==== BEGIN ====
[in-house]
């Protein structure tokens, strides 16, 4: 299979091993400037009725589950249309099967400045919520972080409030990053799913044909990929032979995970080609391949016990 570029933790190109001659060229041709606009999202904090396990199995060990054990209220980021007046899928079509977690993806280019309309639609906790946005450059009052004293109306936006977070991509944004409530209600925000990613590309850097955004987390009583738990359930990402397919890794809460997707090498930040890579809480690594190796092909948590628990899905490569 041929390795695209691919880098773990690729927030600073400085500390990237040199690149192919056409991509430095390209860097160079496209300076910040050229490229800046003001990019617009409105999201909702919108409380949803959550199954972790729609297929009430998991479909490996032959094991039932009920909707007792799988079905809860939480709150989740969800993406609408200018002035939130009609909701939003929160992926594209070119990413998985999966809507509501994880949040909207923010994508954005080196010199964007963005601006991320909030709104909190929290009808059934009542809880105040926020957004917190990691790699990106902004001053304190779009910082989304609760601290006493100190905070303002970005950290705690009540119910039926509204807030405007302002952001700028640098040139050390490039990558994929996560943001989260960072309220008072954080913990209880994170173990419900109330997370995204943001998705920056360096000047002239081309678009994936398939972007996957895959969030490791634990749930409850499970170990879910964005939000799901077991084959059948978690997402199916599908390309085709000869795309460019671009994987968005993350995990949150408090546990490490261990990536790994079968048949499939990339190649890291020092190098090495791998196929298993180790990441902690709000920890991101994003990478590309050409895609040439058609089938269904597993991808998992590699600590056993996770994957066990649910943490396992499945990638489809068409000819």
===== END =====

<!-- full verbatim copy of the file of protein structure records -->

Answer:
[in-house]
């Protein structure tokens, strides 16, 4: 299979091993400037009725589950249309099967400045919520972080409030990053799913044909990929032979995970080609391949016990 570029933790190109001659060229041709606009999202904090396990199995060990054990209220980021007046899928079509977690993806280019309309639609906790946005450059009052004293109306936006977070991509944004409530209600925000990613590309850097955004987390009583738990359930990402397919890794809460997707090498930040890579809480690594190796092909948590628990899905490569 041929390795695209691919880098773990690729927030600073400085500390990237040199690149192919056409991509430095390209860097160079496209300076910040050229490229800046003001990019617009409105999201909702919108409380949803959550199954972790729609297929009430998991479909490996032959094991039932009920909707007792799988079905809860939480709150989740969800993406609408200018002035939130009609909701939003929160992926594209070119990413998985999966809507509501994880949040909207923010994508954005080196010199964007963005601006991320909030709104909190929290009808059934009542809880105040926020957004917190990691790699990106902004001053304190779009910082989304609760601290006493100190905070303002970005950290705690009540119910039926509204807030405007302002952001700028640098040139050390490039990558994929996560943001989260960072309220008072954080913990209880994170173990419900109330997370995204943001998705920056360096000047002239081309678009994936398939972007996957895959969030490791634990749930409850499970170990879910964005939000799901077991084959059948978690997402199916599908390309085709000869795309460019671009994987968005993350995990949150408090546990490490261990990536790994079968048949499939990339190649890291020092190098090495791998196929298993180790990441902690709000920890991101994003990478590309050409895609040439058609089938269904597993991808998992590699600590056993996770994957066990649910943490396992499945990638489809068409000819």